Finding Family in Dragon Age: Inquisition

Editors Note: Emma Osborne introduces the September topic for Dream Foundrys Official Media Exploration Club. Please stop by and say hello on the forum, and let us know what your thoughts are regarding our September discussion topic, Dragon Age: Inquisition. We look forward to seeing you there!

Video games provide a unique way of both telling stories and of exploring families and character dynamics. Games embed players in worlds filled with cities to explore, people to meet, quests to pursue. BioWare’s Dragon Age: Inquisition is a game rich with history, with culture, with politics, and of course, with many forms of families.

One of the beautiful things about games is that the player can make active choices in order to discover aspects of the world and the narrative. Story, within the game, can be short and impactful (for example, the Twine game queers in love at the end of the world by anna anthropy), or as is the case with many AAA games, it can span 70+ hours of play time. This provides a staggering amount of room for richness and detail. Dragon Age: Inquisition provides enormous scope for exploring the characters and mythology of Thedas in an active way. The player often learns by doing—by exploring, talking, completing side quests, or working through the main narrative quest. There are also personal quests for the major characters, with satisfying B plots and miniquests tying back into the main narrative.

Dragon Age: Inquisition was selected for discussion in large part because of the complexity of the relationship dynamics within the game. There are many races and classes, e.g. humans, the Qunari, elves, and dwarves, but even within the elvish and dwarven cultures there are nuanced and defined groups. For example, the elves are represented both by the nomadic Dalish elves, but also by servants seen in the Empress’s Winter Palace. We see elvish gods, elvish magic, and even elves who don’t adhere to any particular aspect of elvish culture. When it comes to dwarves, we see the somewhat outcast surface-dwellers versus dwarven traders, miners, and guilds.

Mages are also marginalized within the game, but we see various examples of their status—Dorian is noble and foreign. He hails from Tevinter, where mages are the ruling class. Solas is an elf and a non-Circle mage (a “rebel” mage) but also does not fit within what we know to be the standard elf experiences (not a city elf or a Dalish elf). Vivienne, the most powerful mage in the game, is rich, aristocratic, and part of the “accepted” Mage class (i.e. a Circle Mage) and carries strong political influence in both Thedas and Orlais.

The characters have many different experiences and histories but all work together to close the fade rifts and stop demons from attacking people. The characters learn from each other, argue and disagree in ways that families often do. Many of them have established relationships from earlier in the games’ history, e.g. Cassandra Pentaghast and Leliana are the former Left and Right Hands of the Divine—the lead warrior and chief spy of the game’s Pope character.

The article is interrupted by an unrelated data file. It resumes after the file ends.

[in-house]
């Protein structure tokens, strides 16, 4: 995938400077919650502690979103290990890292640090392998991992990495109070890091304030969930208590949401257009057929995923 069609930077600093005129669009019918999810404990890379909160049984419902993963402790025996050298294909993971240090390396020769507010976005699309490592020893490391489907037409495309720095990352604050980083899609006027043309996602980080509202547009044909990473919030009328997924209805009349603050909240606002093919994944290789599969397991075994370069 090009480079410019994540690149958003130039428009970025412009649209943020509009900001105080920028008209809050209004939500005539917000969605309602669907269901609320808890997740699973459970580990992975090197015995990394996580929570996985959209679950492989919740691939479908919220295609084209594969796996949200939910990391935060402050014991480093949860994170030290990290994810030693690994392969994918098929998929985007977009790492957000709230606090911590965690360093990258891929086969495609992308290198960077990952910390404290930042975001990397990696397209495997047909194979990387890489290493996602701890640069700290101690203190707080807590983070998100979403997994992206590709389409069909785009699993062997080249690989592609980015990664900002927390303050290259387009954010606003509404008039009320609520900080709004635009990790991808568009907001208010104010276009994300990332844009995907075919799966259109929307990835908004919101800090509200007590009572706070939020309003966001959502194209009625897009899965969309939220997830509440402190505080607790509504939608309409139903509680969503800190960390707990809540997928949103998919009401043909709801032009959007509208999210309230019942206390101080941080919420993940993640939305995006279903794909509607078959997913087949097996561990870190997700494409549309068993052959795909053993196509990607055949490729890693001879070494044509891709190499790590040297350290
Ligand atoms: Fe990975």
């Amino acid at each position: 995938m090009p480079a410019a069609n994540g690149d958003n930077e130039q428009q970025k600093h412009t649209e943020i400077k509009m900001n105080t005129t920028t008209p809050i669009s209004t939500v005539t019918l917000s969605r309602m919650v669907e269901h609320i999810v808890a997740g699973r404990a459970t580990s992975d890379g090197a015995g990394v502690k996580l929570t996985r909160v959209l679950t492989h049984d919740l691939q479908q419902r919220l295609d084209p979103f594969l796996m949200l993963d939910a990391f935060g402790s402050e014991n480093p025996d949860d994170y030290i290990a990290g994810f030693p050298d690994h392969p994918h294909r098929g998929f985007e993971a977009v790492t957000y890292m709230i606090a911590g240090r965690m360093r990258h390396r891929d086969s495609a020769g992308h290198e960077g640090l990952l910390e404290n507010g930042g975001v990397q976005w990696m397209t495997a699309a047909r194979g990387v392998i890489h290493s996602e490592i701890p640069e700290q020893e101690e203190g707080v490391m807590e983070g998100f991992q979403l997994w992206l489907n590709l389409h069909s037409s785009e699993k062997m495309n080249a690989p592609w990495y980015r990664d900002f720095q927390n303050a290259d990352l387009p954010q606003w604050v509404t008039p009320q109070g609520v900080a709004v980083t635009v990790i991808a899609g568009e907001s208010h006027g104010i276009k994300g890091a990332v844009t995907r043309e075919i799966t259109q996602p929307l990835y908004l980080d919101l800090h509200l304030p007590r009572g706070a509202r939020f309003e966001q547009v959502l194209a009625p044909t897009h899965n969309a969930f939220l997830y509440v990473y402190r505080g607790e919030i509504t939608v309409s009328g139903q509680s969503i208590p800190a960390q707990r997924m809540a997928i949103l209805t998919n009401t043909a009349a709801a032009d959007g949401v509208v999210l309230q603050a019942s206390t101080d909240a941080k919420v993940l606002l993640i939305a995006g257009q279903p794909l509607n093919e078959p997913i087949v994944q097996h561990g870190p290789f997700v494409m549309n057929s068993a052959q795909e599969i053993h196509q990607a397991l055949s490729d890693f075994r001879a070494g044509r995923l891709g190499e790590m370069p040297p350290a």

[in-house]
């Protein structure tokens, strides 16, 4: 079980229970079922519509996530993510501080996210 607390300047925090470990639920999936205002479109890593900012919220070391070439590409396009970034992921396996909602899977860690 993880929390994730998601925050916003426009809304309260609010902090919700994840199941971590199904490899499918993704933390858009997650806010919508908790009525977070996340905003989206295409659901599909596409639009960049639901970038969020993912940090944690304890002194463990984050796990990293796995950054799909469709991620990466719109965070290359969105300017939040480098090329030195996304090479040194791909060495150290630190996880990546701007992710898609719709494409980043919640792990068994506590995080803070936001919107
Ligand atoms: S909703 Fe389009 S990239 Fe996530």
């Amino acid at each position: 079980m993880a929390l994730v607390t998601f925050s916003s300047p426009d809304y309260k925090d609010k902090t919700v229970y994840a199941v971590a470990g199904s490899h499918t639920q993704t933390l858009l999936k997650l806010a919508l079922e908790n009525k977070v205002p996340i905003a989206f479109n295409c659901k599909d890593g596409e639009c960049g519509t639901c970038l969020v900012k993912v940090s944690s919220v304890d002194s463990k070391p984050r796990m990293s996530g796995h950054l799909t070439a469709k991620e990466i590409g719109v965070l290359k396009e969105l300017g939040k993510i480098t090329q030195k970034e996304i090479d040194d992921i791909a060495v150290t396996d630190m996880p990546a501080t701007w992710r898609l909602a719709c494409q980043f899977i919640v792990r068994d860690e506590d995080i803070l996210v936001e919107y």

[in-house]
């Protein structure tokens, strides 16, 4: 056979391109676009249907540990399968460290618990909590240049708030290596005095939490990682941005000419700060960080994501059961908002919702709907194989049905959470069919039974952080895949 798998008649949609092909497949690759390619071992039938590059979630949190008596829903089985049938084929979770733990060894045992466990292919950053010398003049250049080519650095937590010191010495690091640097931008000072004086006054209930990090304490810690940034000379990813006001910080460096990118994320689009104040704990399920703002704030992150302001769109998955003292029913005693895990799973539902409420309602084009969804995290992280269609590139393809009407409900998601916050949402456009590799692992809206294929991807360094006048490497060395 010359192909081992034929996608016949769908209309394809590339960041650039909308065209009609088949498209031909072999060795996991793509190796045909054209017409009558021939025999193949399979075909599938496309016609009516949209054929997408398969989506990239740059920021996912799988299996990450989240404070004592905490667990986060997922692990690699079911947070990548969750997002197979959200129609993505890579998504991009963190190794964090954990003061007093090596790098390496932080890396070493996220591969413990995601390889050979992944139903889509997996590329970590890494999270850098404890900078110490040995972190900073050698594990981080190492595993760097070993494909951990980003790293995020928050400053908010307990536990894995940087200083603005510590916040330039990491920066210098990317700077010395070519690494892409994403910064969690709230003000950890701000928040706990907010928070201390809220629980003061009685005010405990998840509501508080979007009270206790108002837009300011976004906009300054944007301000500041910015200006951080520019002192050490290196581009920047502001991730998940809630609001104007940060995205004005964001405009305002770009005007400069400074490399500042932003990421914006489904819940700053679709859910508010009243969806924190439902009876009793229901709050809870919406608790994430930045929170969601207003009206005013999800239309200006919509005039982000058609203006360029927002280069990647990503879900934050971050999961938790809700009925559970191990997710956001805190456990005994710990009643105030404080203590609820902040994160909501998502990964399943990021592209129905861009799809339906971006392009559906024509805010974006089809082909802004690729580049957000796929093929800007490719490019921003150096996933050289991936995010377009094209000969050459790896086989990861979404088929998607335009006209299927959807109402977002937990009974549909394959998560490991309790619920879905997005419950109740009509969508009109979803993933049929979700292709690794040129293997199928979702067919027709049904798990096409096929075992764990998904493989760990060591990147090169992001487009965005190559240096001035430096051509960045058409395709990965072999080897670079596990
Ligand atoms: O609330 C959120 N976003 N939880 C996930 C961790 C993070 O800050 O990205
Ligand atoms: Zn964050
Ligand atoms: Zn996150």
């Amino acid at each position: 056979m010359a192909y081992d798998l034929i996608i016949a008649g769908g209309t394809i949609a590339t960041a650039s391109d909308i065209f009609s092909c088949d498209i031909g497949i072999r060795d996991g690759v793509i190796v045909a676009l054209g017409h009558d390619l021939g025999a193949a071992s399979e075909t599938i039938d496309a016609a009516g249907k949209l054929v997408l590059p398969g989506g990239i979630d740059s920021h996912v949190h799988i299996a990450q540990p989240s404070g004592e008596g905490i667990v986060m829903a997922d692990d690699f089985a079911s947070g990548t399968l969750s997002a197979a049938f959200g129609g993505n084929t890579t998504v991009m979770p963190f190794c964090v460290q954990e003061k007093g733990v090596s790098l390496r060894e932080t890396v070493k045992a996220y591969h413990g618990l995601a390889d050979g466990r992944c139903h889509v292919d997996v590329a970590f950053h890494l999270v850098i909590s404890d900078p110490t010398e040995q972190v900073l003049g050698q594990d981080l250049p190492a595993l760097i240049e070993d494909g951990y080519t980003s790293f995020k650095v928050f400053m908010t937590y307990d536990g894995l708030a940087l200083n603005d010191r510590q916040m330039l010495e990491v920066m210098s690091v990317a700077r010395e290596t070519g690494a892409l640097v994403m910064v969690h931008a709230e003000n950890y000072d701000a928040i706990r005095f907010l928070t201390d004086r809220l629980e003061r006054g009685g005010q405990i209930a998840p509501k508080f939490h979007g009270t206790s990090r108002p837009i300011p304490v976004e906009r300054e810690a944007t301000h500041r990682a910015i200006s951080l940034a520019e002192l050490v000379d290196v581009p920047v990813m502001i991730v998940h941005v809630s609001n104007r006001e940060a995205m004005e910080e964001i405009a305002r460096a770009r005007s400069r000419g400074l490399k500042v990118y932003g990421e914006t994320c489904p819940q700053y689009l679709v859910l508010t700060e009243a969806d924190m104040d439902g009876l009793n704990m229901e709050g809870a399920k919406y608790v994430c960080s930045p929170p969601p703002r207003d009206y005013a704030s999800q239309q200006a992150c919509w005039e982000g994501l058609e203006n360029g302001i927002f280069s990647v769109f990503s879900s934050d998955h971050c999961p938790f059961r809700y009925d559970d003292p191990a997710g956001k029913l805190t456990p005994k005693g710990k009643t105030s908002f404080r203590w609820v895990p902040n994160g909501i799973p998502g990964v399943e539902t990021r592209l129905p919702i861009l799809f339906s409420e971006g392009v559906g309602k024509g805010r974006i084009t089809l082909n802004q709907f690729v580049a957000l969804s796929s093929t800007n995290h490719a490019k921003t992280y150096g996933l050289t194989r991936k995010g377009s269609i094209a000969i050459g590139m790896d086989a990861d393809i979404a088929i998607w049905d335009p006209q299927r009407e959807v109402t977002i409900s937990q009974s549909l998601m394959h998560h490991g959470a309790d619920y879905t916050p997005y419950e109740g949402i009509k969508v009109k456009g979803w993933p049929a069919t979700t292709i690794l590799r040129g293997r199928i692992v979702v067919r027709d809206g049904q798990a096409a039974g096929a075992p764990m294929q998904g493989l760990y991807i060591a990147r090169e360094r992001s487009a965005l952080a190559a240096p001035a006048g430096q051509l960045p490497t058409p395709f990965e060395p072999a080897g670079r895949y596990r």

Aside from the main group, which is definitely a family, there are many smaller “families” within the game, such as Bull’s Chargers, a mercenary group who look out for each other and fight together. The Iron Bull, their leader (and a Qunari spy) saved Krem (a landmark transman character) in a tavern brawl and lost an eye for it. The Chargers are a diverse group made up of elves, dwarves, and humans.

The Seekers of Truth—an elite order of Templars—are another family within the game. Seeker Cassandra retains immense loyalty to the Seeker Knight Commander, when in her personal quest, she must root out corruption in the ranks. Dorian and Tevinter mage Alexius are a family of sorts, with Alexius mentoring Dorian in his mage studies. Sarcastic elf Sera has her crew of Red Jennies, who combine intelligence from the unnoticed workers of the world. They’re an informal group but are nevertheless united as many small cogs in a vast machine. Varric and Hawke have a family relationship that carries over from DA:2.

There is also an undeniable queer element to the families in Dragon Age: Inquisition. Many of the main characters are queer—Dorian is a gay man, Sera a lesbian. The Iron Bull is pansexual, and Leliana was able to be romanced by any gender in Dragon Age: Origins. In the real world, queer and trans folks have a way of finding each other, of seeking out people who become their family throughout their lives. The Dragon Age games reflect this beautifully, with the characters forming bonds out of a common goal, but also with genuine affection for each other, which can often be seen in the banter the characters engage in when out in the field.

I look forward to exploring the nuances of Dragon Age: Inquisition, and discussing the elements that resonate with folks on the forum!

Editors Note: Interested in commenting? Tell us your thoughts are regarding our September discussion topic, Dragon Age: Inquisition, on the forum. We look forward to seeing you there!

Emma Osborne

Emma Osborne is a queer fiction writer and poet from Melbourne, Australia. Their writing has appeared in Uncanny Magazine, Nightmare Magazine, Shock Totem: Tales of the Macabre and Twisted, Apex Magazine, Queers Destroy Science Fiction, Pseudopod and GlitterShip.

Emma is a graduate of the 2016 Clarion West Writers Workshop (Team Arsenic forever!) and is a former first reader at Clarkesworld Magazine.

Emma currently lives in Melbourne, drinking all of the coffee and eating all of the food, but has a giant crush on Seattle and turns up under the shadow of the mountain at every opportunity.